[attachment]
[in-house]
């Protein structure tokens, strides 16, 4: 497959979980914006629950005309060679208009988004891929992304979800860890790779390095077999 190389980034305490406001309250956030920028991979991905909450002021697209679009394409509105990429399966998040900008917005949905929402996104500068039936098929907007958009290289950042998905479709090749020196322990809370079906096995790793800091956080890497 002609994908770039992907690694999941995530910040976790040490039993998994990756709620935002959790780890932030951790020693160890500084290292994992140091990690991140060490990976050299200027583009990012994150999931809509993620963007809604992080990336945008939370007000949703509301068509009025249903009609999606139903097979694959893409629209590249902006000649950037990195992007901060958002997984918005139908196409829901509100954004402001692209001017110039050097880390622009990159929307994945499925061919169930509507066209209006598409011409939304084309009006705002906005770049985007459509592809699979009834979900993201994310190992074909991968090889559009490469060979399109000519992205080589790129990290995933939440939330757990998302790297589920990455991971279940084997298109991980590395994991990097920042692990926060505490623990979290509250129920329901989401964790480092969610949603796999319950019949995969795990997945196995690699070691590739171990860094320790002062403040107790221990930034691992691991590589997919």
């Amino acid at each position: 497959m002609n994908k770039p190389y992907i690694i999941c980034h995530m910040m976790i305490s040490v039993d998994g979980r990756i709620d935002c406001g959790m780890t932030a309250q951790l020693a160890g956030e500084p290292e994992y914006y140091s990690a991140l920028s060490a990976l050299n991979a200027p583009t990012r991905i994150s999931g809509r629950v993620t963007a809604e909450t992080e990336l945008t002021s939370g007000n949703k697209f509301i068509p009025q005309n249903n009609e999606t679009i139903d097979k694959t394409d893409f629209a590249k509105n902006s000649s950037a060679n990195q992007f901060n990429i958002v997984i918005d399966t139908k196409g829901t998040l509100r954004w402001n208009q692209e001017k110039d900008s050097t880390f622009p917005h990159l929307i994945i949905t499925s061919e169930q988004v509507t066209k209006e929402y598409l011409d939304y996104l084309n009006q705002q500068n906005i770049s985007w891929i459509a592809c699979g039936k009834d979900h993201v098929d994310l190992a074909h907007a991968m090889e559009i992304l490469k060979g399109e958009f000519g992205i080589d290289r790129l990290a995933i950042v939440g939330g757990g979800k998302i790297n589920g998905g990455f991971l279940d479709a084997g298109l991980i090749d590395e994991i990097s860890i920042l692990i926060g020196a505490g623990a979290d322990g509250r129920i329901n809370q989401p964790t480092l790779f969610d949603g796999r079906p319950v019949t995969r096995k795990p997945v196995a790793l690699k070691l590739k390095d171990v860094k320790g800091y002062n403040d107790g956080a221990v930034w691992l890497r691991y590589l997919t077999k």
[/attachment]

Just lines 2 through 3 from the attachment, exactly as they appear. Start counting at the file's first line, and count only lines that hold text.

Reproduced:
């Protein structure tokens, strides 16, 4: 497959979980914006629950005309060679208009988004891929992304979800860890790779390095077999 190389980034305490406001309250956030920028991979991905909450002021697209679009394409509105990429399966998040900008917005949905929402996104500068039936098929907007958009290289950042998905479709090749020196322990809370079906096995790793800091956080890497 002609994908770039992907690694999941995530910040976790040490039993998994990756709620935002959790780890932030951790020693160890500084290292994992140091990690991140060490990976050299200027583009990012994150999931809509993620963007809604992080990336945008939370007000949703509301068509009025249903009609999606139903097979694959893409629209590249902006000649950037990195992007901060958002997984918005139908196409829901509100954004402001692209001017110039050097880390622009990159929307994945499925061919169930509507066209209006598409011409939304084309009006705002906005770049985007459509592809699979009834979900993201994310190992074909991968090889559009490469060979399109000519992205080589790129990290995933939440939330757990998302790297589920990455991971279940084997298109991980590395994991990097920042692990926060505490623990979290509250129920329901989401964790480092969610949603796999319950019949995969795990997945196995690699070691590739171990860094320790002062403040107790221990930034691992691991590589997919």
């Amino acid at each position: 497959m002609n994908k770039p190389y992907i690694i999941c980034h995530m910040m976790i305490s040490v039993d998994g979980r990756i709620d935002c406001g959790m780890t932030a309250q951790l020693a160890g956030e500084p290292e994992y914006y140091s990690a991140l920028s060490a990976l050299n991979a200027p583009t990012r991905i994150s999931g809509r629950v993620t963007a809604e909450t992080e990336l945008t002021s939370g007000n949703k697209f509301i068509p009025q005309n249903n009609e999606t679009i139903d097979k694959t394409d893409f629209a590249k509105n902006s000649s950037a060679n990195q992007f901060n990429i958002v997984i918005d399966t139908k196409g829901t998040l509100r954004w402001n208009q692209e001017k110039d900008s050097t880390f622009p917005h990159l929307i994945i949905t499925s061919e169930q988004v509507t066209k209006e929402y598409l011409d939304y996104l084309n009006q705002q500068n906005i770049s985007w891929i459509a592809c699979g039936k009834d979900h993201v098929d994310l190992a074909h907007a991968m090889e559009i992304l490469k060979g399109e958009f000519g992205i080589d290289r790129l990290a995933i950042v939440g939330g757990g979800k998302i790297n589920g998905g990455f991971l279940d479709a084997g298109l991980i090749d590395e994991i990097s860890i920042l692990i926060g020196a505490g623990a979290d322990g509250r129920i329901n809370q989401p964790t480092l790779f969610d949603g796999r079906p319950v019949t995969r096995k795990p997945v196995a790793l690699k070691l590739k390095d171990v860094k320790g800091y002062n403040d107790g956080a221990v930034w691992l890497r691991y590589l997919t077999k």